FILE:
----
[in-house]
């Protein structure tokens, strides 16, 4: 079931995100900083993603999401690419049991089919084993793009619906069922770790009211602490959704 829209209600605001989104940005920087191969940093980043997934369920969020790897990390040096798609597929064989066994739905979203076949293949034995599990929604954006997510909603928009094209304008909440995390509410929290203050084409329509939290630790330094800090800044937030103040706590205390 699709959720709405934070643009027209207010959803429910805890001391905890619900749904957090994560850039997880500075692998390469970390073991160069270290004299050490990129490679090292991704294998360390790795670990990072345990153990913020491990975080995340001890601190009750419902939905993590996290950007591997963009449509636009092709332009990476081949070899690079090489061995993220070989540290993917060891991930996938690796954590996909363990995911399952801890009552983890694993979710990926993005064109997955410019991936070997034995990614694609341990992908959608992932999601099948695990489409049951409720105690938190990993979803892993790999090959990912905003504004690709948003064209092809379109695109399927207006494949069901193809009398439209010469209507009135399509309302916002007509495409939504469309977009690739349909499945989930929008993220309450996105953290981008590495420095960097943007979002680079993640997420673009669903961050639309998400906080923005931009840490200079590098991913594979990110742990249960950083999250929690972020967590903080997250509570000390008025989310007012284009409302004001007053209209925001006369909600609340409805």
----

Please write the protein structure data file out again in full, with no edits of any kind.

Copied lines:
[in-house]
């Protein structure tokens, strides 16, 4: 079931995100900083993603999401690419049991089919084993793009619906069922770790009211602490959704 829209209600605001989104940005920087191969940093980043997934369920969020790897990390040096798609597929064989066994739905979203076949293949034995599990929604954006997510909603928009094209304008909440995390509410929290203050084409329509939290630790330094800090800044937030103040706590205390 699709959720709405934070643009027209207010959803429910805890001391905890619900749904957090994560850039997880500075692998390469970390073991160069270290004299050490990129490679090292991704294998360390790795670990990072345990153990913020491990975080995340001890601190009750419902939905993590996290950007591997963009449509636009092709332009990476081949070899690079090489061995993220070989540290993917060891991930996938690796954590996909363990995911399952801890009552983890694993979710990926993005064109997955410019991936070997034995990614694609341990992908959608992932999601099948695990489409049951409720105690938190990993979803892993790999090959990912905003504004690709948003064209092809379109695109399927207006494949069901193809009398439209010469209507009135399509309302916002007509495409939504469309977009690739349909499945989930929008993220309450996105953290981008590495420095960097943007979002680079993640997420673009669903961050639309998400906080923005931009840490200079590098991913594979990110742990249960950083999250929690972020967590903080997250509570000390008025989310007012284009409302004001007053209209925001006369909600609340409805």